Wednesday, June 17, 2009

I call Shenanigans


Girl asks for 3 stars, wakes up with 56.

Fell asleep?! Are you *kidding* me?

Now, I've never tattooed anyone's face, but I do live in the land of Moko, have talked with clients who've had cosmetic tattooing done and seen a couple of guys get their heads tattooed above the hairline. Those guys were pretty tough characters, and they were in absolute AGONY when the tattooist got near their temples. Cosmetic tattooing is usually done with topical anesthetic. Ta Moko was, among many other things, a way of showing you could take some serious pain.

Somehow, I doubt this young lady 'slept through' what looks like an hour or two worth of work. The forehead and brow ridge, maybe the cheek and jaw I could buy, but the soft tissue under the eye?! The side of her nose?! If she's got something that let her sleep through that, I'd love to have a little for when I get my ribs finished...

And hand-drawn or stenciled, you might think she'd have noticed the design kind of, you know, 'going large'. Unless she was supposed to have slept through that, too. Bloody ridiculous!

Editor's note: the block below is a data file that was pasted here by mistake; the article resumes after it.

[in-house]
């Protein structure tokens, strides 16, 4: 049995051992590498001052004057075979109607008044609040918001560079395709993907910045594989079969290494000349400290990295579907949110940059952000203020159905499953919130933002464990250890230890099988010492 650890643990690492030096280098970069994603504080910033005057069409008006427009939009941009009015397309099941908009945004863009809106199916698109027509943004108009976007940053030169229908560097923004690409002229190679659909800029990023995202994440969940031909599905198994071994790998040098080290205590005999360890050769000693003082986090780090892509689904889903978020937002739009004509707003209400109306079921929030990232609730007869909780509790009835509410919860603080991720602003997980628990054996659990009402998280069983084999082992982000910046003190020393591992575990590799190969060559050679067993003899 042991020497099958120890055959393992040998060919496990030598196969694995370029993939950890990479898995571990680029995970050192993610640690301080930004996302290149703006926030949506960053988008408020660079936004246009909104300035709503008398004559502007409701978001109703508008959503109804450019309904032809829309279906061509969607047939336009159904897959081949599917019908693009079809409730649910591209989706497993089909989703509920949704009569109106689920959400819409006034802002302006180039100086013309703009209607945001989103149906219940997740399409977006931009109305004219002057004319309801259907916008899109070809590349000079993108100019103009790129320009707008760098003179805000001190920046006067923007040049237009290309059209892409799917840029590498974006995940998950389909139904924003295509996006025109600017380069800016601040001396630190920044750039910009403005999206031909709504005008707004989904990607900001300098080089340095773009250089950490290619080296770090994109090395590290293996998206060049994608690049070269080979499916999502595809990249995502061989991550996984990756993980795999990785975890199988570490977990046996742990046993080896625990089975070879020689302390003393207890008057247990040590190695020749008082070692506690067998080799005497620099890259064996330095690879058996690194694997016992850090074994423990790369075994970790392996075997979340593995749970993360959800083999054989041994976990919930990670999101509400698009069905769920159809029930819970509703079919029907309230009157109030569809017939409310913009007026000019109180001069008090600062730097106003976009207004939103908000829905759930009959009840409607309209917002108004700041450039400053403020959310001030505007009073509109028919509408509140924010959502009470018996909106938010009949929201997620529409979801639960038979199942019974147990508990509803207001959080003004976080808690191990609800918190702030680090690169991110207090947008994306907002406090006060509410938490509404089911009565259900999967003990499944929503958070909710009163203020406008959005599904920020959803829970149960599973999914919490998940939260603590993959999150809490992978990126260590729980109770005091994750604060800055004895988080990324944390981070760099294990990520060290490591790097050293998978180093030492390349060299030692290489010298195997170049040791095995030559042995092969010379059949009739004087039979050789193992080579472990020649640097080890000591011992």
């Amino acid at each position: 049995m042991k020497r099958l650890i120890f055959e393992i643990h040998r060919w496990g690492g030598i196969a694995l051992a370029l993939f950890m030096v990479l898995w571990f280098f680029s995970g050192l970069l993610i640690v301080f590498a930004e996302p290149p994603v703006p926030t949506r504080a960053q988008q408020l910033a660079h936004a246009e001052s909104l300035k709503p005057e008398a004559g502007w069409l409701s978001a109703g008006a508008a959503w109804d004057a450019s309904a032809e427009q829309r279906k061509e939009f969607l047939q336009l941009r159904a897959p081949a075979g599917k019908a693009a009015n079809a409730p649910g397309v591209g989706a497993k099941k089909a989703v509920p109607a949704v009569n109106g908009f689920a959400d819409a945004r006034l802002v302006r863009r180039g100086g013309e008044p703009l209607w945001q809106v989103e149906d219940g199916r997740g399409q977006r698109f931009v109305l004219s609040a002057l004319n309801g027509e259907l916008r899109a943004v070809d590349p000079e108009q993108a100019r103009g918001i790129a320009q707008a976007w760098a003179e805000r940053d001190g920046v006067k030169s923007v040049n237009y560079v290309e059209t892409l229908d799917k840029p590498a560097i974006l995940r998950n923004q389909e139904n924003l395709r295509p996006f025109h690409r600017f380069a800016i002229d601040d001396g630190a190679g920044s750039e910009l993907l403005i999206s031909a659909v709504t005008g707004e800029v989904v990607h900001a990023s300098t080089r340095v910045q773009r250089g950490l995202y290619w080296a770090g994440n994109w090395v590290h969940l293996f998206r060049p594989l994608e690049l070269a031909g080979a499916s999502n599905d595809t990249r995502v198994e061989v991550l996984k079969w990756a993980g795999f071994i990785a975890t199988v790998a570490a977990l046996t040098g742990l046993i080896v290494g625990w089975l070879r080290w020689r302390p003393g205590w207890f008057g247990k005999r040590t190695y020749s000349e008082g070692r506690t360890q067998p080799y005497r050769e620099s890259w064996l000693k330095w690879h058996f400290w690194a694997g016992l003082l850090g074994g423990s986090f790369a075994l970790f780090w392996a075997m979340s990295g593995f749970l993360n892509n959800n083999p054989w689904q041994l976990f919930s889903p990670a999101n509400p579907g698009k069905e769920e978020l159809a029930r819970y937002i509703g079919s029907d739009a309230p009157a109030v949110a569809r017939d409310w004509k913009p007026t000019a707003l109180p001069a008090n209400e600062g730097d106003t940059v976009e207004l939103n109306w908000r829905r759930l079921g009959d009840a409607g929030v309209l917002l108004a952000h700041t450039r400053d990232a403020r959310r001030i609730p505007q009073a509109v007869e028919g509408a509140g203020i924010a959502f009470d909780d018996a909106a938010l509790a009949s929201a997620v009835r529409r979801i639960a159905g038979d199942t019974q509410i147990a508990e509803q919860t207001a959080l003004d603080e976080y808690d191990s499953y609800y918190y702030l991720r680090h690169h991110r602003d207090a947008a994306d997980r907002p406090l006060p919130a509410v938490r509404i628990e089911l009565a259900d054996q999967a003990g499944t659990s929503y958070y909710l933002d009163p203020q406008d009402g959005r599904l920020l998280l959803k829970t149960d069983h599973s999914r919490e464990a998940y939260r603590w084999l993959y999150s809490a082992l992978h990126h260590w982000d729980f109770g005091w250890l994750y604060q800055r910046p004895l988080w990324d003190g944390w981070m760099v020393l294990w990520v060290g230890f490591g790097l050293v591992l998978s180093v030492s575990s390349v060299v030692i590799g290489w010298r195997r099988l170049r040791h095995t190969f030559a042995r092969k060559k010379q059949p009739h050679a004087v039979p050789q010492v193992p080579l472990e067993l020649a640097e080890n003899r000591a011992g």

Kimberley Vlamink isn't actually the one making me mad here. Young kid had what probably seemed like a pretty good idea at the time, that turned out to be pretty f**king stupid at the end of the day. Fine, we've all been there. Instead of fronting up, she spun out a threadbare version of 'I didn't know; an older boy made me do it'. Didn't work for me when I was eight and me and my friends got caught with our first Playboy, but then I'm guessing Kimberley's dad is a hell of a lot more gullible than my mom.

I'm pretty disappointed in her dad, both for buying that fib and for trying to cash in on it (though 10,000GBP might just be what tattoo removal costs there, I don't know. I'm very damn disappointed in the ass-clown who did the work, but look at the photo. What can you expect.

Mostly, I'm steamed-up at the glee with which this story has run across the news. It was a top story on Google and Yahoo's news services, and a 'find out tonight' teaser on my local news. I assume it's popping up in your local markets too-- Never fall asleep in a tattoo parlour (our local newscaster's words) has all the stuff of urban legend. I've seen so much glee at the idea that a tattooist might run amok on a helpless victim that very few reporters seem the least bit interested in asking if it's even possible.